June 24, 2004
Lubavitcher Rebbe’s Legacy Expanding
Ten years after the death of the last Lubavitcher rebbe, Menachem Mendel Schneerson, his influence on the Jewish world continues to grow.
Tens of thousands of mourners visited Schneerson's grave in Queens, on Tuesday for his 10th yarhzeit. Israel's two chief rabbis had called for a worldwide day of communal prayer, saying, "The flourishing success of other groups, not only among Chasidic circles [but among] the Jewish community at large, is in large measure due to the rebbe."
It is a big claim, but one that Jewish figures of nearly all movements echo.
"The rebbe has left an indelible impression on Judaism in the 20th century," said Rabbi Norman Lamm, chancellor of Yeshiva University and one of the leading figures of the Modern Orthodox movement. Though he criticized Chabad for building a "personality cult" around its rebbe, whom many Lubavitchers believe to be the Messiah, Lamm said Schneerson "was an indomitable leader, a preeminent scholar and a truly creative visionary of organization. He consolidated the Chabad movement so that it was able to outlast his own life."
Lawrence Schiffman, chair of New York University's Skirball Department of Hebrew and Judaic Studies, will hold an academic conference next year on Schneerson's legacy, the first such conference outside the Lubavitch world.
"He showed the Jewish community that it was possible to revive and rebuild -- after assimilation, persecution or both -- and that this could be done on a tremendous scale," Schiffman said.
Schneerson's background was unusual for a Chasidic rabbi. Born in 1902 in Russia into a Lubavitch family of prestigious lineage, he learned in yeshivas as a youth but went on to study math and science at the University of Berlin and the Sorbonne in Paris. In 1941, Schneerson fled Nazi-occupied Europe for New York. In 1951, a year after the death of his father-in-law, the sixth Lubavitcher rebbe, Schneerson was proclaimed the seventh rebbe by Chabad elders.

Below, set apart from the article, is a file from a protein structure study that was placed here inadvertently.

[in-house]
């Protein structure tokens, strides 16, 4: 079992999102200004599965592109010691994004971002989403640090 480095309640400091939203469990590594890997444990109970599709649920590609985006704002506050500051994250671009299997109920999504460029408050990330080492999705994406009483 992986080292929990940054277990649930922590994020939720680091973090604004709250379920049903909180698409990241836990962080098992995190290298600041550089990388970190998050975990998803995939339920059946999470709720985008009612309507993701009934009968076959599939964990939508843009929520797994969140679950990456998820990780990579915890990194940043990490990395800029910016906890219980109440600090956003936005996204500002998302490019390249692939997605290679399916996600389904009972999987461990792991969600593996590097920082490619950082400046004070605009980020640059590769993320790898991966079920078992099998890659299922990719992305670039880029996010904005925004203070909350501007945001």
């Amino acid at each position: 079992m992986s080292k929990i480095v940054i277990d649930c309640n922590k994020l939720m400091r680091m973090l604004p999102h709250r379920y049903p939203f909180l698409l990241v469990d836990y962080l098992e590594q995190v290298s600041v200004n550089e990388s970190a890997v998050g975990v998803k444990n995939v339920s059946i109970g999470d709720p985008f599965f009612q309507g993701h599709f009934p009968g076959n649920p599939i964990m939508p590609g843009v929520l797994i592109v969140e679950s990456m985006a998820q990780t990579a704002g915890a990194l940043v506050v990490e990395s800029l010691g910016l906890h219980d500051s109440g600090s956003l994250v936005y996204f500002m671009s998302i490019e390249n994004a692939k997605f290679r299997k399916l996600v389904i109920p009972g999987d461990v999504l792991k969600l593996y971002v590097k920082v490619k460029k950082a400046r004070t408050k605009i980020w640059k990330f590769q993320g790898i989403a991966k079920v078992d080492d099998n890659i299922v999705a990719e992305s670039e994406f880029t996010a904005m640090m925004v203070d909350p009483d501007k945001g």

Schneerson died childless and without appointing an heir after two years of illness, during which he was unable to speak. The lack of an heir, and some ambiguous statements Schneerson made in the years before his illness, fueled speculation among many of his followers that the messianic age might be approaching and that Schneerson was the Messiah.
While many Lubavitchers still believe the deceased rebbe to be the Messiah, the power of the movement's messianists decline with each passing year, although the issue remains a point of contention both inside and outside Chabad. The movement today is led by a 22-member board of rabbis that allocates funding from its headquarters in Crown Heights, adjudicates disputes and serves other administrative functions.
Chabad outreach activities are growing, with more than 4,000 shluchim (emissaries) spreading Schneerson's message in more than 70 different countries, more than double the number a decade ago. There's hardly a Jewish community anywhere in the world that doesn't have a Chabad center, and hardly a Jew that does not know of "the rebbe" and his shluchim.
By sending his yeshiva students into the streets of middle America with beards and hats at a time when even observant Jews tried to hide their ethnic identity, Schneerson exerted the single greatest influence on the revival of Jewish pride in the United States, perhaps even more than the creation of the State of Israel, Rabbi Adin Steinsaltz said.
Many Jews say they're inspired by Schneerson's teachings, especially his sichos (weekly talks), which still are being compiled and published at Lubavitch headquarters.
Schneerson most often is credited for his outreach work -- not just the practical accomplishments, such as the creation of schools, holiday services and adult education classes, but the underlying philosophy that focused on each individual Jew with caring, warmth and love.
"The rebbe was the first person on American soil to put priority on what today is called 'kiruv [drawing Jews closer to their religion]," said Rabbi Tzvi Hersh Weinreb, executive director of the Orthodox Union. "Today everyone is doing it, but there's no question that Chabad was doing it decades before anyone else."
Over the past 10 years Chabad Lubavitch on the West Coast's growth has included:
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